Boyd Tonkin is Literary Editor at The Independent. An award-winning journalist, he was formerly Social Policy Editor of the New Statesman and has broadcast extensively for BBC arts and current affairs programmes. He has judged the Booker Prize, the Whitbread biography award, the Commonwealth Writers Prize and the David Cohen Prize for a lifetime's achievement in literature.
08 June 2014 12:00 AM
Boyd Tonkin meets him as King Juan Carlos gave the tale a new twist
30 May 2014 07:10 PM
Just as much as the walls of Newark Castle, the Polish war graves belong at the heart of English, and British, heritage
23 May 2014 06:27 PM
The Longitude Prize is a great way to find a new John Harrison. But why stop at that?
23 May 2014 11:39 AM
The Independent Foreign Fiction Prize has its first Arabic winner. And what a winner: Hassan Blasim’s The Iraqi Christ, translated by Jonathan Wright, is a collection of 14 short stories set largely in the blood-stained and hope-drained aftermath of the 2003 invasion and occupation.
20 May 2014 12:00 AM
09 May 2014 06:47 PM
Since around 1980, the English-speaking liberal-left has become accustomed to winning intellectual battles at the same time as it loses the political wars
07 May 2014 09:02 PM
In telling the story of the man behind Japan's finest fighter planes, anime master Miyazaki's swansong captures the paradoxical artistry that creates the tools of war
02 May 2014 06:37 PM
Vast dynastic conflicts and reflections on good and evil, has George Lucas been studying the Iliad?
Boyd Tonkin: NGC Bocas Lit Fest is in keeping with Port of Spain's pedigree as a Caribbean writer's heaven
26 April 2014 12:00 AM
Every year, the winner of the Nobel Prize in Literature travels to Stockholm to give an address that tells the world about the wellsprings of his or her art. Over the past two decades, one compact non-European city, seldom seen as a global metropolis of literature, has nonetheless loomed large in two separate speeches. To Derek Walcott (1992), it figured as "a writer's heaven", a tropical Athens where traditions blended in "a downtown babel … marginalised, polyglot", but still "a city ideal in its commercial and human proportions". For V S Naipaul (2001), it served as the place where he began to throw light on the "area of the darkness" that shrouded his origins, watching, recording and imagining: "The life of the street was open to me. It was an intense pleasure to observe from the verandah" the scenes that fed his breakthrough work.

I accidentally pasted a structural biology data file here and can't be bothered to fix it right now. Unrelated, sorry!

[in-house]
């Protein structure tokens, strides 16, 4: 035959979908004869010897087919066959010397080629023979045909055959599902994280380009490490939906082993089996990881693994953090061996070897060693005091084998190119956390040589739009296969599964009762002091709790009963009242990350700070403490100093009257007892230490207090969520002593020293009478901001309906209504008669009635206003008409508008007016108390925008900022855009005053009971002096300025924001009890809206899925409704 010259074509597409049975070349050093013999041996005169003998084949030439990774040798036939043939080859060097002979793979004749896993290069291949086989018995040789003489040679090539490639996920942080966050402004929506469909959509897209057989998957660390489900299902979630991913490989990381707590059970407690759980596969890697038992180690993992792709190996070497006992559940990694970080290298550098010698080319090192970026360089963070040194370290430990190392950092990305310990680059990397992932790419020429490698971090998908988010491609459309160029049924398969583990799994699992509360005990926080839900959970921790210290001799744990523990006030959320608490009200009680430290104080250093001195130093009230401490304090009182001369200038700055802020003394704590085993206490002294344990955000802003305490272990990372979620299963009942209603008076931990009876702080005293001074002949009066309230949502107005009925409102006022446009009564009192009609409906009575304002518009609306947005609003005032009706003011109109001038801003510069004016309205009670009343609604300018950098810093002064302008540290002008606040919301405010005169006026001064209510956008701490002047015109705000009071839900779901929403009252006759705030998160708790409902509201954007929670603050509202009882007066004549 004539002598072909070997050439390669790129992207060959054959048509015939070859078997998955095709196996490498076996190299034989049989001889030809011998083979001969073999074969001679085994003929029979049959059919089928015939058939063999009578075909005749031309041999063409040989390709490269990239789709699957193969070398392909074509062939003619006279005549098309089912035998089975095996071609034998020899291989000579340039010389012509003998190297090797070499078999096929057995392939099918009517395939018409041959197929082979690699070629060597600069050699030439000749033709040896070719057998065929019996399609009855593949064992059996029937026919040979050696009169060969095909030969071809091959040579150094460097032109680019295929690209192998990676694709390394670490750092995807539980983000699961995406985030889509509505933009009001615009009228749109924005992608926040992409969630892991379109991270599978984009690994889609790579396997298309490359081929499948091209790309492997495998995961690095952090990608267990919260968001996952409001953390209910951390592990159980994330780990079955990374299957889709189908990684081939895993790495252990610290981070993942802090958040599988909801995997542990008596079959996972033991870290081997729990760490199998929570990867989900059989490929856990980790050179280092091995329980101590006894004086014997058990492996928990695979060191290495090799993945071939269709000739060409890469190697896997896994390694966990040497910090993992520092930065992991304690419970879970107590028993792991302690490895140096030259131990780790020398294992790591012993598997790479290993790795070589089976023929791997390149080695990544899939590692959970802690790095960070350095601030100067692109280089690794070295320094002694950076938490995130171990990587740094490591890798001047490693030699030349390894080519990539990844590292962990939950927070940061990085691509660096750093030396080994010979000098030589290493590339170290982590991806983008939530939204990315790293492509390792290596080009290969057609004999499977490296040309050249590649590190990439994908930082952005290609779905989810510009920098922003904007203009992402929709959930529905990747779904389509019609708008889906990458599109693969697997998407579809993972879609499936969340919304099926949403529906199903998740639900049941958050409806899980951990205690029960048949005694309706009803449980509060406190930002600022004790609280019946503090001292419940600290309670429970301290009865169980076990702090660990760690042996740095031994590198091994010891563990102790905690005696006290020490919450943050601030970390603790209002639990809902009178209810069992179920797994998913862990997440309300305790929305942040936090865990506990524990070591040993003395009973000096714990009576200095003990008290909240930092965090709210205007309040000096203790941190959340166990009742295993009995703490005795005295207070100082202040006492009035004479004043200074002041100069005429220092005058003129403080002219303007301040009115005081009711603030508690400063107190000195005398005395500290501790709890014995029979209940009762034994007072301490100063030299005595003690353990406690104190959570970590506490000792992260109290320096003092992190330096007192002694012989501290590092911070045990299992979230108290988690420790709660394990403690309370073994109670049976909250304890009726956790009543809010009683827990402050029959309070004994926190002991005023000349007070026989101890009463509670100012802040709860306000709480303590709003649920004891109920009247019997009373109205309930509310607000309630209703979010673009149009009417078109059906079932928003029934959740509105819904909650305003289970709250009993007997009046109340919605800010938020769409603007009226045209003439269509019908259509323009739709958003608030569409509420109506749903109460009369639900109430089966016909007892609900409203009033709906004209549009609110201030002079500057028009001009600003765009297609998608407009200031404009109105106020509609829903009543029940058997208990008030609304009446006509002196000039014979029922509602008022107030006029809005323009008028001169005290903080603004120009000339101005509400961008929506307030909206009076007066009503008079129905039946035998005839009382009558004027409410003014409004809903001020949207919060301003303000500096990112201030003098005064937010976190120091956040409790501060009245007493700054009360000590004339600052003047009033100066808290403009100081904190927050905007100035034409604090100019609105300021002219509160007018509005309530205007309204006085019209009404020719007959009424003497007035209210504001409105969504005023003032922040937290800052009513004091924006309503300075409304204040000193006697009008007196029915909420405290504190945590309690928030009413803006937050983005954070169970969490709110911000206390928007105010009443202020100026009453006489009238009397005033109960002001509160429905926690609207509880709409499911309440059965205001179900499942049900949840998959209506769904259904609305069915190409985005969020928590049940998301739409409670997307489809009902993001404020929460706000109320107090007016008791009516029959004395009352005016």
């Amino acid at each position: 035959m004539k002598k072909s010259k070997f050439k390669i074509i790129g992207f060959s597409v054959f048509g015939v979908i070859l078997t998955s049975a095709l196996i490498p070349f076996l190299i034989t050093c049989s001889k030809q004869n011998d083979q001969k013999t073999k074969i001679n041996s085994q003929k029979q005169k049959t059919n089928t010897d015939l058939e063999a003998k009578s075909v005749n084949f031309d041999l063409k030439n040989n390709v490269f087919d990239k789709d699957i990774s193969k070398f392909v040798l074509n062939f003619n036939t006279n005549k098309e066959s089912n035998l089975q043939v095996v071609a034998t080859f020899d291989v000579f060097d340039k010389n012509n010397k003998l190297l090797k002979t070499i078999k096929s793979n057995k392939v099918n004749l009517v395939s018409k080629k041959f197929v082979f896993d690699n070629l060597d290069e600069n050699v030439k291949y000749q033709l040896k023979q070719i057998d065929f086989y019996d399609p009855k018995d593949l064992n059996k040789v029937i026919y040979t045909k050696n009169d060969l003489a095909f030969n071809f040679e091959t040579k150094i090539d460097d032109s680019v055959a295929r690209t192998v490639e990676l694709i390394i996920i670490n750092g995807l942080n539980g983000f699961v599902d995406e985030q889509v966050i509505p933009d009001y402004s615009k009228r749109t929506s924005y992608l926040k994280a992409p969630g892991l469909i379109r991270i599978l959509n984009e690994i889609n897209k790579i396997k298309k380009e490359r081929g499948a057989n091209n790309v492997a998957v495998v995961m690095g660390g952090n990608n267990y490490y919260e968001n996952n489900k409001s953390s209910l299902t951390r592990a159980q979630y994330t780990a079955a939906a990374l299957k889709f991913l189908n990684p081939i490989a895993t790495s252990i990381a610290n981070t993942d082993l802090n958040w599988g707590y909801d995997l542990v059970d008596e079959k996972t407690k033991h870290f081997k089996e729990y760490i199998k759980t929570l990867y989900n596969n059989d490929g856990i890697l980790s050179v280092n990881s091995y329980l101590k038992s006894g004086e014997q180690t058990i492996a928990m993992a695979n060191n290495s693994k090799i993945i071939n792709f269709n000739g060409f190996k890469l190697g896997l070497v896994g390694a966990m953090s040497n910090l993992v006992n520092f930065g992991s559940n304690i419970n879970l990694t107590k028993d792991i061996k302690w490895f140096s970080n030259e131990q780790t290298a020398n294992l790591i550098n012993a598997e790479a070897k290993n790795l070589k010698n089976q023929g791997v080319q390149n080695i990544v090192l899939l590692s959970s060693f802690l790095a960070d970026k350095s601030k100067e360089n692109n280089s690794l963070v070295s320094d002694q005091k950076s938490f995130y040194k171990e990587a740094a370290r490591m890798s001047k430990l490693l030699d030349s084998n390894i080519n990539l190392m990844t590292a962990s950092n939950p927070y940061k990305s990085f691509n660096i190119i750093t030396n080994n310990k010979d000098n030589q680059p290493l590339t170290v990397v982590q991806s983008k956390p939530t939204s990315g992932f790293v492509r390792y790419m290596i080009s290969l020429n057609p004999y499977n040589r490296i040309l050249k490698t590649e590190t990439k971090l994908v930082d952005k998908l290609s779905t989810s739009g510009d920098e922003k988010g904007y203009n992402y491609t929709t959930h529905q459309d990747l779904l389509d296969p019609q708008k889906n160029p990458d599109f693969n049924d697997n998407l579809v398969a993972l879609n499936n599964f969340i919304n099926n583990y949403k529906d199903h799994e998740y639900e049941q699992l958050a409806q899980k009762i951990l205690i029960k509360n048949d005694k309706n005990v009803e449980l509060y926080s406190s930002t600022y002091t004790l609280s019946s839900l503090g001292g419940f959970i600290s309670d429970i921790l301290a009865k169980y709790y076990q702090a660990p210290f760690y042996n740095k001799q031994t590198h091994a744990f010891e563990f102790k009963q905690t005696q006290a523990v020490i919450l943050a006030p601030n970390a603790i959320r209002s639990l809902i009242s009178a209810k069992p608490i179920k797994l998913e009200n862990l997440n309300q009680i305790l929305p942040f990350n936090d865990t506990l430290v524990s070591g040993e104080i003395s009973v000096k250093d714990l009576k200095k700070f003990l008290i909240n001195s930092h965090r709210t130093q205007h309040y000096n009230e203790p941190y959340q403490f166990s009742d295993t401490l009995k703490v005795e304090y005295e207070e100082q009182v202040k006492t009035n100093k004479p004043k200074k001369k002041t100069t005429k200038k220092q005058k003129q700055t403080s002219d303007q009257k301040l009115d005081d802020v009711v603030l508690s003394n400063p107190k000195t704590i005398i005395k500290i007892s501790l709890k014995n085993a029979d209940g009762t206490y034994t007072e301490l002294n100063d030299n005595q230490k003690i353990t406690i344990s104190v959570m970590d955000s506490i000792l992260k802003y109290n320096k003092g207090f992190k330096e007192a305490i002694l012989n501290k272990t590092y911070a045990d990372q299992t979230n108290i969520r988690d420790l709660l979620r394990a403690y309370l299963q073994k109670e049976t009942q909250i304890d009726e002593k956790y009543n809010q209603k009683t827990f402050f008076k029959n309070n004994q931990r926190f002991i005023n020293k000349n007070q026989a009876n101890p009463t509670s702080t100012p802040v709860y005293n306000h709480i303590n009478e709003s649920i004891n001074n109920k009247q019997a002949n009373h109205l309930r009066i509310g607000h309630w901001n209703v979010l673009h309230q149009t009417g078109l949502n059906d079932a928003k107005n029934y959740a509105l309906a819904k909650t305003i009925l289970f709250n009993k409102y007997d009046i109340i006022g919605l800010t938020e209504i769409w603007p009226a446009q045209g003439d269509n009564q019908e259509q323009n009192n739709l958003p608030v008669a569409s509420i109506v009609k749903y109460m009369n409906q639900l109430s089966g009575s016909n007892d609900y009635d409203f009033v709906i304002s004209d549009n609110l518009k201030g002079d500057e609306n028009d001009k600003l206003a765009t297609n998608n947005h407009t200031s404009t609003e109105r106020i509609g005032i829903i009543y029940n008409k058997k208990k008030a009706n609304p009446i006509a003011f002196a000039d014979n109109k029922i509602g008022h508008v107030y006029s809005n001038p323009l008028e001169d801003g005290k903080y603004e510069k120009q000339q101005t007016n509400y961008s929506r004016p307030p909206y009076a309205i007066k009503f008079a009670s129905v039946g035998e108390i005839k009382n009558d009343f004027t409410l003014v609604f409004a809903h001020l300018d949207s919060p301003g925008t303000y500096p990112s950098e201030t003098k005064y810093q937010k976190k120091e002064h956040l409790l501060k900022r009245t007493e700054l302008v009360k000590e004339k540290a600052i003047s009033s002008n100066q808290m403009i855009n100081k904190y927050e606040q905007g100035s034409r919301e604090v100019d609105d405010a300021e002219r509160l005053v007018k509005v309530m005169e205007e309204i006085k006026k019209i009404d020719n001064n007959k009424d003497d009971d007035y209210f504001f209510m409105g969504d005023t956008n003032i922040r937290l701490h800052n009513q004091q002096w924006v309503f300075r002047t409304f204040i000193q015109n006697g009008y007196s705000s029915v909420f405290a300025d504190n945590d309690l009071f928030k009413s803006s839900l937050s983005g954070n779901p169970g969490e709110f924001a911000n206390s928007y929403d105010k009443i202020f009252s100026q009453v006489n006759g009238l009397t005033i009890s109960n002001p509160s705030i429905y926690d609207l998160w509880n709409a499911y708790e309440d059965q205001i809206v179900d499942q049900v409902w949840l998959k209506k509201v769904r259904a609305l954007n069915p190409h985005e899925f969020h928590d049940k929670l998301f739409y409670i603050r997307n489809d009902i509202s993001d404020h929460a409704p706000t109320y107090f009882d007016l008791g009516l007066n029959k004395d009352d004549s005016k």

Ukip says babies born to immigrants in the UK should be classed as migrants – which would include Nigel Farage’s own children
The young are the new poor: Sharp increase in number of under-25s living in poverty, while over-65s are better off than ever
Obama: The only people with the right to object to immigration are Native Americans
Tamir Rice: 12-year-old boy playing with fake gun dies after being shot by Ohio police
Rochester aftermath: Sacking of Emily Thornberry will make work of Labour MPs '10 times harder'
Ed Miliband's 'north London set' must be demolished to save Labour, say critics
- 1 Exodus Gods and Kings: Ridley Scott never considered casting 'Mohammad so-and-so from such-and-such' in lead role
- 2 This letter from a reader explains why women can’t play football
- 3 'You should come to my house and eat cheeses with me': 4-year-old sends adorable love letter to girl at school
- 4 Scientists predict green energy revolution after incredible new graphene discoveries
- 5 Michael Buerk wishes he'd killed Jimmy Savile when he had the chance - by pushing him overboard a cruise ship